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USDA crop progress: Corn harvest limps along

USDA crop progress: Corn harvest limps along

This year’s harvest still lingering 20% behind the prior five-year average

The 2019 U.S. corn harvest continues to drag along, with only another 11% completed this past week, according to the latest USDA crop progress report, out Monday afternoon.

Only 41% of the crop has been harvested as of October 27, up from 30% a week earlier but down two points from analyst estimates and still 20 points behind 2018’s pace and the prior five-year average. And although 93% of the crop is mature (up from 86% a week ago), all of the crop is typically mature by this time of year.

A quick state-by-state look shows that some key production states still have a long road ahead. In Iowa, for example, just 26% of the crop has been harvested. Minnesota (21%), South Dakota (14%) and North Dakota (7%) have also seen very few harvesters rolling so far.

CornYields102819.jpeg

USDA maintains that corn crop quality is on the rise, in contrast, moving ratings from 56% in good-to-excellent condition a week ago up to 58%. Analysts had expected the agency to hold quality ratings steady this week. Another 30% of the crop is rated fair (unchanged from a week ago), with the remaining 12% rated poor or very poor (down two points from a week ago).

“Today’s report from USDA confirmed what farmers told us last week on Feedback From The Field: Corn conditions and yield estimates improved,” according to Farm Futures senior grain market analyst Bryce Knorr. “Our yield projections based on conditions scored moved to some of the best levels of the season. The yield estimate based on the nationwide rating jumped 2.3 bushels per acre to 171.6 bpa, while the yield estimate based on the state-by-state breakdown was up 1 bpa to 170.1 bpa.”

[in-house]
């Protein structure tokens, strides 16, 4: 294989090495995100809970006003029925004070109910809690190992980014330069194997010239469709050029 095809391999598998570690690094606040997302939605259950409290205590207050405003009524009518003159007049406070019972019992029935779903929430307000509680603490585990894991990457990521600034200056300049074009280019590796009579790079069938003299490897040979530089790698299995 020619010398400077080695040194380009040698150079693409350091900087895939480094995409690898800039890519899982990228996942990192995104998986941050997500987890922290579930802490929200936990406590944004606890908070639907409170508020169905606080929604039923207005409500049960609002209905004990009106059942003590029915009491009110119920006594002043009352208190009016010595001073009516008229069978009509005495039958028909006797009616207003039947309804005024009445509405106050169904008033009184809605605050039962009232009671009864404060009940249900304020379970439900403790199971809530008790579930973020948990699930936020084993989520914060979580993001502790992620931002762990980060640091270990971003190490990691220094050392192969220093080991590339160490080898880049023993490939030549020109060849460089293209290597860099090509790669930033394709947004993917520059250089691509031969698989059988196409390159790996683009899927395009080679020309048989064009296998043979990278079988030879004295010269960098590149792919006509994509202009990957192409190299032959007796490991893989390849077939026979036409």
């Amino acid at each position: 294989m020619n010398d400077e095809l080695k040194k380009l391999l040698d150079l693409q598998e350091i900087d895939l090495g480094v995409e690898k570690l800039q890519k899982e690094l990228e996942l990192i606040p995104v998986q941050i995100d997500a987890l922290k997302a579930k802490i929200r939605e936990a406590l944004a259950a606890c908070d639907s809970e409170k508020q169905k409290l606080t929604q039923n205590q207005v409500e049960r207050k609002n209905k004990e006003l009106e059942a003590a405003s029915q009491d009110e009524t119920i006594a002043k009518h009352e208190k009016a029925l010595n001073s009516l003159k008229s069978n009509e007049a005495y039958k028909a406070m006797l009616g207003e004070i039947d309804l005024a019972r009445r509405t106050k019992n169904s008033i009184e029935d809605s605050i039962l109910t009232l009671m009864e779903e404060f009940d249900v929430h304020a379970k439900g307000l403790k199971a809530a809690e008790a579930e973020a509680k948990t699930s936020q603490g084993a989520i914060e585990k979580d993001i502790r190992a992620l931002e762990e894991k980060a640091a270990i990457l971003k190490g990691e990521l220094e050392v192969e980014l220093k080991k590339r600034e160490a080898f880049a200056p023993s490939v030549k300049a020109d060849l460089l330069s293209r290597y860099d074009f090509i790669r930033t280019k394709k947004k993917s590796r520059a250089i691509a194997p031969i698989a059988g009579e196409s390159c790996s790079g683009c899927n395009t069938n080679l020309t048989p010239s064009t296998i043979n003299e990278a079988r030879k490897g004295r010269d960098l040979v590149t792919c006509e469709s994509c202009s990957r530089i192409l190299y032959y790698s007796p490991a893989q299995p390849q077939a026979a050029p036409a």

projected U.S. corn yields

Stress from the October cold snap and blizzard across parts of the western Corn Belt continue to be felt, with ratings down in North Dakota, Nebraska and Colorado, Knorr adds. But a big improvement in Illinois and smaller gains in Indiana and Iowa more than offset those losses, he notes.

“Next week’s ratings likely will be the last of the season if farmers make sufficient harvest progress this week,” Knorr says. “Without another big adjustment this suggests key to total production could be harvested acreage and loses from the blizzard. USDA will update its survey of harvested acres in its Nov. 8 production, supply and demand report, but even this may not catch the final extent of what was left in the field or cut for silage instead of being harvested for grain.”

Soybean harvest is on a pace that’s also lingering moderately behind recent years, reaching 62% as of October 27. That’s up from 46% a week ago and inline with analyst estimates, but still below 2018’s pace of 69% and the five-year average of 78%. Ninety-seven percent of the crop is dropping leaves, versus a typical pace of 100% in recent years.

With more than half of this year’s crop harvested, USDA is no longer tracking quality ratings.

Winter wheat planting progress, meantime, is slightly ahead of the pace of recent years after reaching 85% completion this past week, versus 2018’s pace of 77% and the five-year average of 82%. A few outliers among the top 18 production states include North Carolina (22%), California (25%) and Missouri (43%).

Winter wheat quality kicked off the season with an initial rating of 56% in good-to-excellent condition, slightly higher than a year ago. Another 31% of the crop is rated fair, with the remaining 13% rated poor or very poor.

“As usual, these initial yield projections show differences between our two models,” Knorr says. “The U.S. rating translates to a yield of 48.5 bpa, while the state model is higher at 50.6 bpa. Last year’s state model ended up at 52.9 bpa, while USDA’s final estimate was 53.6 bpa. Conditions are significantly lower than last year for soft red winter wheat states while hard red winter wheat states appear to be off to a better start.”

Click here to access the latest crop progress report from USDA, which has additional updates for sorghum and southern row crops.

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